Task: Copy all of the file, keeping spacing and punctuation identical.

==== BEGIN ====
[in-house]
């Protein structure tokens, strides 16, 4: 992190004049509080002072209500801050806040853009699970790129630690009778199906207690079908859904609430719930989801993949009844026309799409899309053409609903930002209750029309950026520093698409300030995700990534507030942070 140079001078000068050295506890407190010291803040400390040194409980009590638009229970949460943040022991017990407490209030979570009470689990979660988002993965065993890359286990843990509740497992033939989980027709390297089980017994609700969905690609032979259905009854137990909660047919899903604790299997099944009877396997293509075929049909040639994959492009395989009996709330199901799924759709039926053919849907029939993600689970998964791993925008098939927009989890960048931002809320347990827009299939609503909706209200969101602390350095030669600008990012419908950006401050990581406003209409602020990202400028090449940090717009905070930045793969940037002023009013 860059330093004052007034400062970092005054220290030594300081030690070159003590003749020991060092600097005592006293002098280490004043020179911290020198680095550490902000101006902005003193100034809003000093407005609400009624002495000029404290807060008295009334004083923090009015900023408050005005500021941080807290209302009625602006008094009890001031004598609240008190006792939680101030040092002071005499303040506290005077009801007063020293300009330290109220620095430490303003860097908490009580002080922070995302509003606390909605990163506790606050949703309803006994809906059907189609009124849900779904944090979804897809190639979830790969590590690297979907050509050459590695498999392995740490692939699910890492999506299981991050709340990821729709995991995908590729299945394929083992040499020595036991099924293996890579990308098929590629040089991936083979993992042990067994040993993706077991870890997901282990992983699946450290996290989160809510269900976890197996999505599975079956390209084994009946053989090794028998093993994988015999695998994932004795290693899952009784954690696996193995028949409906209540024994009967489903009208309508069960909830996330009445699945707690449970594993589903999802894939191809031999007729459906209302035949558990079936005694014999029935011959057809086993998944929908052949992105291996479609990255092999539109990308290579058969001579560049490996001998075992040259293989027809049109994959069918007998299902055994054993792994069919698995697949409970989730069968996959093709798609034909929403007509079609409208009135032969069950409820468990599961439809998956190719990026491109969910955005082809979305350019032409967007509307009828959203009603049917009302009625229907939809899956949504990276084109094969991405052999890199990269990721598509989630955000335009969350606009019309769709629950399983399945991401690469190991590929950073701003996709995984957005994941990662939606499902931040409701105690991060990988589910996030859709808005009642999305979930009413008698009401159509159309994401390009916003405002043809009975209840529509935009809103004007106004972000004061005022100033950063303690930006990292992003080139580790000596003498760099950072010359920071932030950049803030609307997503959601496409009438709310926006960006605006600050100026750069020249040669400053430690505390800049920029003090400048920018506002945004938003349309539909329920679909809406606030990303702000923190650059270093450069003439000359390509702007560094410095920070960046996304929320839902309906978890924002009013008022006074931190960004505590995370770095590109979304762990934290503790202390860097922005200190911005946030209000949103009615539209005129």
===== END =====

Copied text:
[in-house]
């Protein structure tokens, strides 16, 4: 992190004049509080002072209500801050806040853009699970790129630690009778199906207690079908859904609430719930989801993949009844026309799409899309053409609903930002209750029309950026520093698409300030995700990534507030942070 140079001078000068050295506890407190010291803040400390040194409980009590638009229970949460943040022991017990407490209030979570009470689990979660988002993965065993890359286990843990509740497992033939989980027709390297089980017994609700969905690609032979259905009854137990909660047919899903604790299997099944009877396997293509075929049909040639994959492009395989009996709330199901799924759709039926053919849907029939993600689970998964791993925008098939927009989890960048931002809320347990827009299939609503909706209200969101602390350095030669600008990012419908950006401050990581406003209409602020990202400028090449940090717009905070930045793969940037002023009013 860059330093004052007034400062970092005054220290030594300081030690070159003590003749020991060092600097005592006293002098280490004043020179911290020198680095550490902000101006902005003193100034809003000093407005609400009624002495000029404290807060008295009334004083923090009015900023408050005005500021941080807290209302009625602006008094009890001031004598609240008190006792939680101030040092002071005499303040506290005077009801007063020293300009330290109220620095430490303003860097908490009580002080922070995302509003606390909605990163506790606050949703309803006994809906059907189609009124849900779904944090979804897809190639979830790969590590690297979907050509050459590695498999392995740490692939699910890492999506299981991050709340990821729709995991995908590729299945394929083992040499020595036991099924293996890579990308098929590629040089991936083979993992042990067994040993993706077991870890997901282990992983699946450290996290989160809510269900976890197996999505599975079956390209084994009946053989090794028998093993994988015999695998994932004795290693899952009784954690696996193995028949409906209540024994009967489903009208309508069960909830996330009445699945707690449970594993589903999802894939191809031999007729459906209302035949558990079936005694014999029935011959057809086993998944929908052949992105291996479609990255092999539109990308290579058969001579560049490996001998075992040259293989027809049109994959069918007998299902055994054993792994069919698995697949409970989730069968996959093709798609034909929403007509079609409208009135032969069950409820468990599961439809998956190719990026491109969910955005082809979305350019032409967007509307009828959203009603049917009302009625229907939809899956949504990276084109094969991405052999890199990269990721598509989630955000335009969350606009019309769709629950399983399945991401690469190991590929950073701003996709995984957005994941990662939606499902931040409701105690991060990988589910996030859709808005009642999305979930009413008698009401159509159309994401390009916003405002043809009975209840529509935009809103004007106004972000004061005022100033950063303690930006990292992003080139580790000596003498760099950072010359920071932030950049803030609307997503959601496409009438709310926006960006605006600050100026750069020249040669400053430690505390800049920029003090400048920018506002945004938003349309539909329920679909809406606030990303702000923190650059270093450069003439000359390509702007560094410095920070960046996304929320839902309906978890924002009013008022006074931190960004505590995370770095590109979304762990934290503790202390860097922005200190911005946030209000949103009615539209005129």